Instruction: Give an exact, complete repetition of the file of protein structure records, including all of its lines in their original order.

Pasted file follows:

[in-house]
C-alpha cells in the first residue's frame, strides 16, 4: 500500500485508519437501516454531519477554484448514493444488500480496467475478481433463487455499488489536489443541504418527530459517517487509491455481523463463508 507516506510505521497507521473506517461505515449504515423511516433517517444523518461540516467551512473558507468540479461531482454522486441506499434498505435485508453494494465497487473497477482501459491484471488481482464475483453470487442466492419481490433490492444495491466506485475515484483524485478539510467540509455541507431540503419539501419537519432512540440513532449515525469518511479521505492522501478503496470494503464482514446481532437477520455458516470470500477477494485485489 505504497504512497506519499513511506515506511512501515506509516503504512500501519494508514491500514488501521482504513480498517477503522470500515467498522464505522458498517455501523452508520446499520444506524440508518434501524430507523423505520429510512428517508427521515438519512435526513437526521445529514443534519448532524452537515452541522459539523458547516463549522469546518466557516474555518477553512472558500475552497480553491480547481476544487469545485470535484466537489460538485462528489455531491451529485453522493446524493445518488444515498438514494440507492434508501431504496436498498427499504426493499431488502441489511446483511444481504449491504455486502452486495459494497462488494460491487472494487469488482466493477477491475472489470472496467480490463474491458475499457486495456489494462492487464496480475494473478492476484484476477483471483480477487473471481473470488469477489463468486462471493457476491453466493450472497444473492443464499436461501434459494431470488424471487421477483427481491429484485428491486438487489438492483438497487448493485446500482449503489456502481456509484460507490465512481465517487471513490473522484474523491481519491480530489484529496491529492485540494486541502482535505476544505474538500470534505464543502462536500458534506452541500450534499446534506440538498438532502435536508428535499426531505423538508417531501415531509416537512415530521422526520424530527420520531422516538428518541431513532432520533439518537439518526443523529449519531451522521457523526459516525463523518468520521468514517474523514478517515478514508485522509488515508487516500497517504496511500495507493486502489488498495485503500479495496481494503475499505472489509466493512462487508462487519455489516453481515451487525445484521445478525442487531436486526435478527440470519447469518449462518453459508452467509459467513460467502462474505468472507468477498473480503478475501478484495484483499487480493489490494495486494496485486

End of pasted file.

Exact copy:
[in-house]
C-alpha cells in the first residue's frame, strides 16, 4: 500500500485508519437501516454531519477554484448514493444488500480496467475478481433463487455499488489536489443541504418527530459517517487509491455481523463463508 507516506510505521497507521473506517461505515449504515423511516433517517444523518461540516467551512473558507468540479461531482454522486441506499434498505435485508453494494465497487473497477482501459491484471488481482464475483453470487442466492419481490433490492444495491466506485475515484483524485478539510467540509455541507431540503419539501419537519432512540440513532449515525469518511479521505492522501478503496470494503464482514446481532437477520455458516470470500477477494485485489 505504497504512497506519499513511506515506511512501515506509516503504512500501519494508514491500514488501521482504513480498517477503522470500515467498522464505522458498517455501523452508520446499520444506524440508518434501524430507523423505520429510512428517508427521515438519512435526513437526521445529514443534519448532524452537515452541522459539523458547516463549522469546518466557516474555518477553512472558500475552497480553491480547481476544487469545485470535484466537489460538485462528489455531491451529485453522493446524493445518488444515498438514494440507492434508501431504496436498498427499504426493499431488502441489511446483511444481504449491504455486502452486495459494497462488494460491487472494487469488482466493477477491475472489470472496467480490463474491458475499457486495456489494462492487464496480475494473478492476484484476477483471483480477487473471481473470488469477489463468486462471493457476491453466493450472497444473492443464499436461501434459494431470488424471487421477483427481491429484485428491486438487489438492483438497487448493485446500482449503489456502481456509484460507490465512481465517487471513490473522484474523491481519491480530489484529496491529492485540494486541502482535505476544505474538500470534505464543502462536500458534506452541500450534499446534506440538498438532502435536508428535499426531505423538508417531501415531509416537512415530521422526520424530527420520531422516538428518541431513532432520533439518537439518526443523529449519531451522521457523526459516525463523518468520521468514517474523514478517515478514508485522509488515508487516500497517504496511500495507493486502489488498495485503500479495496481494503475499505472489509466493512462487508462487519455489516453481515451487525445484521445478525442487531436486526435478527440470519447469518449462518453459508452467509459467513460467502462474505468472507468477498473480503478475501478484495484483499487480493489490494495486494496485486